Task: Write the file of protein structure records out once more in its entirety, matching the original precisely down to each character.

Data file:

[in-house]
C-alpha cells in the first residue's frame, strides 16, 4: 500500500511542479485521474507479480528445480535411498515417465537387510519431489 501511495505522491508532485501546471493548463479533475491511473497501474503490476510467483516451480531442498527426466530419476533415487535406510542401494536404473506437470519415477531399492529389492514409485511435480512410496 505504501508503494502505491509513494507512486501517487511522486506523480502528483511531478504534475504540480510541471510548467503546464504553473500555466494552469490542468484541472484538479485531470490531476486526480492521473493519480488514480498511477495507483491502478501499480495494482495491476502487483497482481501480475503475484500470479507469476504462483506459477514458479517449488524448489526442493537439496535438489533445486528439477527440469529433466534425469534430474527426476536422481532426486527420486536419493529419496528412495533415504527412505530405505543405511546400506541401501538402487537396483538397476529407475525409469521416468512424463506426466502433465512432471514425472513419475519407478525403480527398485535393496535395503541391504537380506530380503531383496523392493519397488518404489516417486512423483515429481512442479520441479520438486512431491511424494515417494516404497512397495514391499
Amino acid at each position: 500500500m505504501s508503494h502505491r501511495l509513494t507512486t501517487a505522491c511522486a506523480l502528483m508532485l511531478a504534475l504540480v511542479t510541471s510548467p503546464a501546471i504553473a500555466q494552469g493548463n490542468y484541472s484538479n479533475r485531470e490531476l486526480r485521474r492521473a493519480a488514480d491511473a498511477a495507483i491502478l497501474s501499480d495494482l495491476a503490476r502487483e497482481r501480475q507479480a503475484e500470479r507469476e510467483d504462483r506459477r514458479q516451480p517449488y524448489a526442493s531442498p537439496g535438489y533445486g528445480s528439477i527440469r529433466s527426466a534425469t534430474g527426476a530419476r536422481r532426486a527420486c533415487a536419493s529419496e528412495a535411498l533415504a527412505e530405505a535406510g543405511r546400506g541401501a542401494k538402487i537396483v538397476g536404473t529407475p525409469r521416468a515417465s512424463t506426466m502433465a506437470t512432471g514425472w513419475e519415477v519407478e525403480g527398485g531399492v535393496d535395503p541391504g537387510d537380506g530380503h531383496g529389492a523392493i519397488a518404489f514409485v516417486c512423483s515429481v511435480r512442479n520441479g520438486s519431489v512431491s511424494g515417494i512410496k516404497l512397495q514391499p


[in-house]
C-alpha cells in the first residue's frame, strides 16, 4: 500500500511542479485521474507479480528445480535411498515417465537387510519431489 501511495505522491508532485501546471493548463479533475491511473497501474503490476510467483516451480531442498527426466530419476533415487535406510542401494536404473506437470519415477531399492529389492514409485511435480512410496 505504501508503494502505491509513494507512486501517487511522486506523480502528483511531478504534475504540480510541471510548467503546464504553473500555466494552469490542468484541472484538479485531470490531476486526480492521473493519480488514480498511477495507483491502478501499480495494482495491476502487483497482481501480475503475484500470479507469476504462483506459477514458479517449488524448489526442493537439496535438489533445486528439477527440469529433466534425469534430474527426476536422481532426486527420486536419493529419496528412495533415504527412505530405505543405511546400506541401501538402487537396483538397476529407475525409469521416468512424463506426466502433465512432471514425472513419475519407478525403480527398485535393496535395503541391504537380506530380503531383496523392493519397488518404489516417486512423483515429481512442479520441479520438486512431491511424494515417494516404497512397495514391499
Amino acid at each position: 500500500m505504501s508503494h502505491r501511495l509513494t507512486t501517487a505522491c511522486a506523480l502528483m508532485l511531478a504534475l504540480v511542479t510541471s510548467p503546464a501546471i504553473a500555466q494552469g493548463n490542468y484541472s484538479n479533475r485531470e490531476l486526480r485521474r492521473a493519480a488514480d491511473a498511477a495507483i491502478l497501474s501499480d495494482l495491476a503490476r502487483e497482481r501480475q507479480a503475484e500470479r507469476e510467483d504462483r506459477r514458479q516451480p517449488y524448489a526442493s531442498p537439496g535438489y533445486g528445480s528439477i527440469r529433466s527426466a534425469t534430474g527426476a530419476r536422481r532426486a527420486c533415487a536419493s529419496e528412495a535411498l533415504a527412505e530405505a535406510g543405511r546400506g541401501a542401494k538402487i537396483v538397476g536404473t529407475p525409469r521416468a515417465s512424463t506426466m502433465a506437470t512432471g514425472w513419475e519415477v519407478e525403480g527398485g531399492v535393496d535395503p541391504g537387510d537380506g530380503h531383496g529389492a523392493i519397488a518404489f514409485v516417486c512423483s515429481v511435480r512442479n520441479g520438486s519431489v512431491s511424494g515417494i512410496k516404497l512397495q514391499p